Dalliance With Open Blades

I relaxed this Sunday with some shaving-related explorations. I froze the last pumpkin juice ice pops from this year's jack-o-lantern, in an experiment to determine which part of the pumpkin has the "good stuff." Is it the slimy "guts," or the spongy flesh? The halloween extras had been frozen in gallon freezer bags to compensate the loss of an intact rind, and the liquid extract re-frozen in cake frosting cups, then thawed and allowed to settle. The slimy part was problematic, in that it had the consistency of refrigerated gravy. I couldn't decant the thin layer of clear liquid on the outer edge, so I just scooped out as much congealed vegetable mucus as I could. The flesh yielded much more actual liquid. Either could give you your year's supply of two or three pumpkin juice freezer pops, though, so stay tuned for those results.

I applied the ceramic mug-bottom knife sharpening method to a cuticle knife and an acne lance, then went crazy with it and put an edge on three (3) Dollar Tree kitchen knives. (I have a nice big sharpening stone, too -- never used it.) One had a crappy spot that could not be ground out, giving me my first inkling of what "won't take an edge" might mean,  but it was probably my most successful knife-sharpening experience ever. After honing on cardboard, I (of course) considered taking the little "santoku" to the next level with newsprint, and shaving with it.

Nah. A better option has been lurking in my closet for a few months: the Sedef shavette, loaded with half a Racer. I shaved with it a couple times, I think. While still capable of cutting hair, making me uncomfortable with the idea of throwing it away, I never felt quite up to using it. Having taken the Rimei blade to its limits was just the confidence boost I needed.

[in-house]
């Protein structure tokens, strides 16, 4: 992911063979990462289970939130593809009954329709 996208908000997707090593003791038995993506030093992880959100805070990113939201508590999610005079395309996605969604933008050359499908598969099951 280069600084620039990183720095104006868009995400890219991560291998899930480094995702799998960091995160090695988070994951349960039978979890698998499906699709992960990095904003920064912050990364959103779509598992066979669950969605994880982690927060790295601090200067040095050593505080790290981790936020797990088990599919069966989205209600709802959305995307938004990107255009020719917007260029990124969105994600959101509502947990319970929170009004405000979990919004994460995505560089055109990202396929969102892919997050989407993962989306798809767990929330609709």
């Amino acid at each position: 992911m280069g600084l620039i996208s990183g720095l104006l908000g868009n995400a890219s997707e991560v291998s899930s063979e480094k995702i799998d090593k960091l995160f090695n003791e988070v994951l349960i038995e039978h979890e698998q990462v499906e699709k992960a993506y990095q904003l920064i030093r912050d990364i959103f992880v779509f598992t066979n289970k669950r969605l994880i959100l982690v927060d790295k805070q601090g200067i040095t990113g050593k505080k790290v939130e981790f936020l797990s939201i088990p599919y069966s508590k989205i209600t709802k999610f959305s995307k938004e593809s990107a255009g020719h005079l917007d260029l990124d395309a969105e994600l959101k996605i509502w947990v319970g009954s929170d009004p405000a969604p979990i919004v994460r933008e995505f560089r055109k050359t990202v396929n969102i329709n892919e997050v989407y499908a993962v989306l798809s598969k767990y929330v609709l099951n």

Not knowing (or caring) about established forms, it always takes me much longer to shave this way, and I take a little damage. I usually blame the razor (can't see), soap (too dry) or the blade (too sharp, too dull). But this time I knew it was all me; and this time, I didn't hurt myself. I don't think that was a coincidence. But I was still detached from my hands, almost as if I were an observer of my own "muscle memory." Disproving that idea: I don't practice with the shavette. My fingers were subconsciously adapting what I had just recently learned from safety razors!

Initially they tried the lowest angle, pitching down until the blade caught hair. But not -- and this is what was new -- into the danger zone, the moderate angles where one fishes for BBS. Better to draw the blade, they seemed to calculate, with hardly any intent on my part.

Next trying the steep angle, they tightened to a rock-hard grip, which made me realize I had been holding the blade rather loosely at the low angle, just like my loosened safety razors. My hands sucked eggs at this part. But still they refused to hurt me, not letting the edge sink in.

So I have this wierd shave, barely close enough, and some BBS spots. I blamed the blade (hypocrite that I am) and slid it out of the holder with the back of my comb. Best shavette shave ever.

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